|music||Mars||2011||Zubrin, Robert. First Landing. New York: Ace Books (2002; c. 2001); pg. 35.||Pg. 35: "The Star-Spangled Banner "; Pg. 77: 'The Streams of Mars' was a turn-of-the-century Mars Society reworking of the ancient Irish ballad 'The Minstrel Boy.' " [More, including 8 lines of new lyrics for the tune.]; Pg. 108: Hank Williams; Bach toccata; Johann Sebastian Bach; Pg. 158: Verdi's opera Nabucco; Pg. 167: Copland's Rodeo; Pg. 169: "1960's rock and roll. As one system after another checked out, the Beach Boys, the Eagles, the Beatles, the Grateful Dead, and Three Dog Night all blared their best... Simon and Garfunkel were up at bad with, fittingly, 'Homeward Bound.' " [also pg. 120]|
|music||Massachusetts||1970||White, E. B. The Trumpet of the Swan. New York: Harper & Row (1970); pg. 121.||Pg. 121: Louis Armstrong; 'Ol' Man River'; Pg. 138: 'Beautiful Dreamer, Wake Unto Me'; Pg. 139: 'Cradle Song' by Brahms; 'Now the Day Is Over'; Pg. 141: 'Lazy River'; 'Beautiful Dreamer'; 'Oh, Ever in the Greening Spring'; 'Now the Day Is Over'|
|music||Massachusetts: Nantucket||-1250 B.C.E.||Sterling, S. M. Island in the Sea of Time. New York: Penguin (1998); pg. 271.||"And here I thought Whitney Houston was the very definition of hot stuff, she thought. "|
|music||Metropolis||1993||Stern, Roger. The Death and Life of Superman. New York: Bantam (1993); pg. 10.||Pg. 10: "She'll Be Comin' Round the Mountain "; Pg. 69: theme from Star Wars; Pg. 87: Axl Rose; Pg. 271: "'...When I left Metropolis, the supermarket tabloids already had Superman living on the same South Sea island with Elvis and Marilyn Monroe.' "|
|music||Mexico||1991||Ing, Dean. The Nemesis Mission. New York: Tor (1991); pg. 271.||"He began to sing 'El Rancho Grande'... "|
|music||Mississippi||1980||Waldrop, Howard. "Ugly Chickens " in Modern Classics of Science Fiction. (Gardner Dozois, ed.) New York: St. Martin's Press (1991; story c. 1980); pg. 483.||Pg.483: "...listening to classical music, especially Pachelbel's 'Cannon in D.' " [More about this piece.]; Pg. 497: "...listen to Jonathan Richman on the stereo. "|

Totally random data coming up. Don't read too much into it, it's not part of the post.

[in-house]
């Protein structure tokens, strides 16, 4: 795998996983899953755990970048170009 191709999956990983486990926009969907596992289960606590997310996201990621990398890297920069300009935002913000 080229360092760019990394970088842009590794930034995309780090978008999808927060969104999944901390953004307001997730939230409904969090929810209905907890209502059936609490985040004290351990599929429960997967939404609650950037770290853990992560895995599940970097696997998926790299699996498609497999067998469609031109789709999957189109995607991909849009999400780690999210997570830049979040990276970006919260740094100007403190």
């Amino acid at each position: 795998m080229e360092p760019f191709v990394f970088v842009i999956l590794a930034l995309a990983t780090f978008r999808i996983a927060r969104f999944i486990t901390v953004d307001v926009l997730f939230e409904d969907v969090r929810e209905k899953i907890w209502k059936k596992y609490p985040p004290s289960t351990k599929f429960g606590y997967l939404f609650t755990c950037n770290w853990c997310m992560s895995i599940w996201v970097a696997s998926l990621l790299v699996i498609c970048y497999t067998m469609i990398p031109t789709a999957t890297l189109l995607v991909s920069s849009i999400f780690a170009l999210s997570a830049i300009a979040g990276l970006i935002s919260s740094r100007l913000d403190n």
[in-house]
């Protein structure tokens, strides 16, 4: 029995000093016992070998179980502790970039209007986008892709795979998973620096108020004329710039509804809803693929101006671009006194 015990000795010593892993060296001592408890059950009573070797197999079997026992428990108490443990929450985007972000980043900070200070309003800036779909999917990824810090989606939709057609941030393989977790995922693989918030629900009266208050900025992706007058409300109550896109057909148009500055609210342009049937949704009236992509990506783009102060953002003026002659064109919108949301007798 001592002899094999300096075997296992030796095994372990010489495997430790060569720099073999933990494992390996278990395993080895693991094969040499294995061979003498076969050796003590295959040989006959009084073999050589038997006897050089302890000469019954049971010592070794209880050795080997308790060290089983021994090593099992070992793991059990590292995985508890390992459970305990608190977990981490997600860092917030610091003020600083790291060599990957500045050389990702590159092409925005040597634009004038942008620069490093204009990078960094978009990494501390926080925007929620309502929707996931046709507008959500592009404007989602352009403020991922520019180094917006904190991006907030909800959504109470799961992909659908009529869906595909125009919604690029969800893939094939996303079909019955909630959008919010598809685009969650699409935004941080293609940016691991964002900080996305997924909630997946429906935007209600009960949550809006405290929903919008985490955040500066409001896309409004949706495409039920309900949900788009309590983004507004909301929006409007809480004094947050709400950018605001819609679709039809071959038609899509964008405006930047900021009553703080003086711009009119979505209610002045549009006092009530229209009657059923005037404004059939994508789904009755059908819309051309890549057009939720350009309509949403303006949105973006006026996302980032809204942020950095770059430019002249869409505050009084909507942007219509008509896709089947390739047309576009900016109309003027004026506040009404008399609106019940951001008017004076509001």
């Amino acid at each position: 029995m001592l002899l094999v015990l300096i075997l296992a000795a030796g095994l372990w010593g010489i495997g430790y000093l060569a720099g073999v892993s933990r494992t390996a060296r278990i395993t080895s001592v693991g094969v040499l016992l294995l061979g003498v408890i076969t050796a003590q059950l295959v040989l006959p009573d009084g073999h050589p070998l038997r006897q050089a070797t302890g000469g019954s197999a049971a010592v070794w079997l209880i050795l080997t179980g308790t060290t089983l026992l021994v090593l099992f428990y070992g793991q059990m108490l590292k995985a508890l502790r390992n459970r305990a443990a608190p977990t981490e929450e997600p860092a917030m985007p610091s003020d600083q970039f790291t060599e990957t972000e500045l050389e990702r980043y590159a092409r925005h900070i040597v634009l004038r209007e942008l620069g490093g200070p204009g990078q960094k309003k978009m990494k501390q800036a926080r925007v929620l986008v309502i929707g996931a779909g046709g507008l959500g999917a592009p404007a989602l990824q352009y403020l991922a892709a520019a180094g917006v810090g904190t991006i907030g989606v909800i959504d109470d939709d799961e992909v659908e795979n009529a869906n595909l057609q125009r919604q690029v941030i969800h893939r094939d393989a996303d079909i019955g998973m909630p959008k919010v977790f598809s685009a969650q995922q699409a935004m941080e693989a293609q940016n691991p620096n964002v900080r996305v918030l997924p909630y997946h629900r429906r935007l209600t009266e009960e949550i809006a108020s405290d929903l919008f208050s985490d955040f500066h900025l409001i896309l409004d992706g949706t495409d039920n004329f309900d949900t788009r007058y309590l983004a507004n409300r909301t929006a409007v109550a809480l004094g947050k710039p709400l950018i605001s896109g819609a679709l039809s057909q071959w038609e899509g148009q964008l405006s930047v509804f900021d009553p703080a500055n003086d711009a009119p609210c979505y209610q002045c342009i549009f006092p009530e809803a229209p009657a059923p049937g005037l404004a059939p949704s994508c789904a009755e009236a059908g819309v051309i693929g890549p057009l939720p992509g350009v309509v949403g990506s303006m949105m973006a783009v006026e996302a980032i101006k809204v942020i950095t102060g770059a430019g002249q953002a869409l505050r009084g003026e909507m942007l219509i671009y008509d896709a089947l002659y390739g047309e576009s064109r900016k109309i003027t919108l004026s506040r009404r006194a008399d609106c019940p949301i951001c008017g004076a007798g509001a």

|music||Missouri||1986||Kessel, John. "The Pure Product " in Modern Classics of Science Fiction. (Gardner Dozois, ed.) New York: St. Martin's Press (1991; story c. 1986); pg. 569.||"Someone was singing the 'Ode to Joy,' abominably. "|
|music||Missouri: St. Louis||1998||Wood, Crystal. Cut Him Out in Little Stars. Denton, TX: Tattersall Publishing (revised and reprinted 1998; c. 1994); pg. 63.||Pg. 60: Neil Diamond; Pg. 63: "The sound tech was more than a little surprised at the familiar melody of J. S. Bach's 'Jesu, Joy of Man's Desiring' which flowed gently... "; Pg. 67: "...as she sang self-consciously but adequately 'I Will Always Love You.' It was a song he knew, for Dolly Parton had recorded it a long time before Whitney Houston had made it a hit. "; Pg. 67: "Yankee Doodle " (also pg. 69); Pg. 69: "...remembered fondly from his own youth in the mid-sixties: the Beatles, the Rolling Stones, Herman's Hermits, Petula Clark, Chad and Jeremy, and several others... 'A World Without Love' and thrashed 'Honky Tonk Woman'... "; Pg. 76: "The soundtrack went suddenly silent, and the rumbling music of Strauss' Also Sprach Zarathustra began. On the first forte phrase, the jumper went over the edge... "|